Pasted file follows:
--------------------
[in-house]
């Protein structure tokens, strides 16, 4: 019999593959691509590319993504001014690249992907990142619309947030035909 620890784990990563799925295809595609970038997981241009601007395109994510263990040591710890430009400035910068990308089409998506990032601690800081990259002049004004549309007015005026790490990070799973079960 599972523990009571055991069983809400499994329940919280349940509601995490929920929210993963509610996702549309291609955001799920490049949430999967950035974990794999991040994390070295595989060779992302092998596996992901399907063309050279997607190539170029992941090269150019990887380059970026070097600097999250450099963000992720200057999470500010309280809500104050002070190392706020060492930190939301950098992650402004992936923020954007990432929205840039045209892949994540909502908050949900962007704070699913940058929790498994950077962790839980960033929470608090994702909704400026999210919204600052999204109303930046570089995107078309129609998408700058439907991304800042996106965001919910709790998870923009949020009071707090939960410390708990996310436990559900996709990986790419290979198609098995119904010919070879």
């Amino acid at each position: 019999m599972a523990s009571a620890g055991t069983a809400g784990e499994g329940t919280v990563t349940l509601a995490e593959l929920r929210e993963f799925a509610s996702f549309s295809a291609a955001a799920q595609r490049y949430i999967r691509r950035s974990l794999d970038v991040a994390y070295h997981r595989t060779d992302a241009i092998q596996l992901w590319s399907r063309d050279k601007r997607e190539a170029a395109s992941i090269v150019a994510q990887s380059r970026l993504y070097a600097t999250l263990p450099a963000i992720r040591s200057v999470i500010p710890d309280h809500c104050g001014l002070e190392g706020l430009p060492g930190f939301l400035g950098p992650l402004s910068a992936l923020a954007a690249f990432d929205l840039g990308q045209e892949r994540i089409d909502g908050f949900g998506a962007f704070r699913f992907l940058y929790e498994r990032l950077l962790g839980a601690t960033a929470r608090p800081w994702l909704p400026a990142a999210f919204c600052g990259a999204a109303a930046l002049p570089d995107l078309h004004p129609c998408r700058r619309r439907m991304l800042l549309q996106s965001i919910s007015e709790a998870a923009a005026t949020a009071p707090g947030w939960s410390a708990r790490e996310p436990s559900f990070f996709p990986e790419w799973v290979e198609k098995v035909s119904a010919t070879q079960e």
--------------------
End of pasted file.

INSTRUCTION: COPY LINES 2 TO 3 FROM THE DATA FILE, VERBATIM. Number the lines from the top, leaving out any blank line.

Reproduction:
């Protein structure tokens, strides 16, 4: 019999593959691509590319993504001014690249992907990142619309947030035909 620890784990990563799925295809595609970038997981241009601007395109994510263990040591710890430009400035910068990308089409998506990032601690800081990259002049004004549309007015005026790490990070799973079960 599972523990009571055991069983809400499994329940919280349940509601995490929920929210993963509610996702549309291609955001799920490049949430999967950035974990794999991040994390070295595989060779992302092998596996992901399907063309050279997607190539170029992941090269150019990887380059970026070097600097999250450099963000992720200057999470500010309280809500104050002070190392706020060492930190939301950098992650402004992936923020954007990432929205840039045209892949994540909502908050949900962007704070699913940058929790498994950077962790839980960033929470608090994702909704400026999210919204600052999204109303930046570089995107078309129609998408700058439907991304800042996106965001919910709790998870923009949020009071707090939960410390708990996310436990559900996709990986790419290979198609098995119904010919070879």
């Amino acid at each position: 019999m599972a523990s009571a620890g055991t069983a809400g784990e499994g329940t919280v990563t349940l509601a995490e593959l929920r929210e993963f799925a509610s996702f549309s295809a291609a955001a799920q595609r490049y949430i999967r691509r950035s974990l794999d970038v991040a994390y070295h997981r595989t060779d992302a241009i092998q596996l992901w590319s399907r063309d050279k601007r997607e190539a170029a395109s992941i090269v150019a994510q990887s380059r970026l993504y070097a600097t999250l263990p450099a963000i992720r040591s200057v999470i500010p710890d309280h809500c104050g001014l002070e190392g706020l430009p060492g930190f939301l400035g950098p992650l402004s910068a992936l923020a954007a690249f990432d929205l840039g990308q045209e892949r994540i089409d909502g908050f949900g998506a962007f704070r699913f992907l940058y929790e498994r990032l950077l962790g839980a601690t960033a929470r608090p800081w994702l909704p400026a990142a999210f919204c600052g990259a999204a109303a930046l002049p570089d995107l078309h004004p129609c998408r700058r619309r439907m991304l800042l549309q996106s965001i919910s007015e709790a998870a923009a005026t949020a009071p707090g947030w939960s410390a708990r790490e996310p436990s559900f990070f996709p990986e790419w799973v290979e198609k098995v035909s119904a010919t070879q079960e």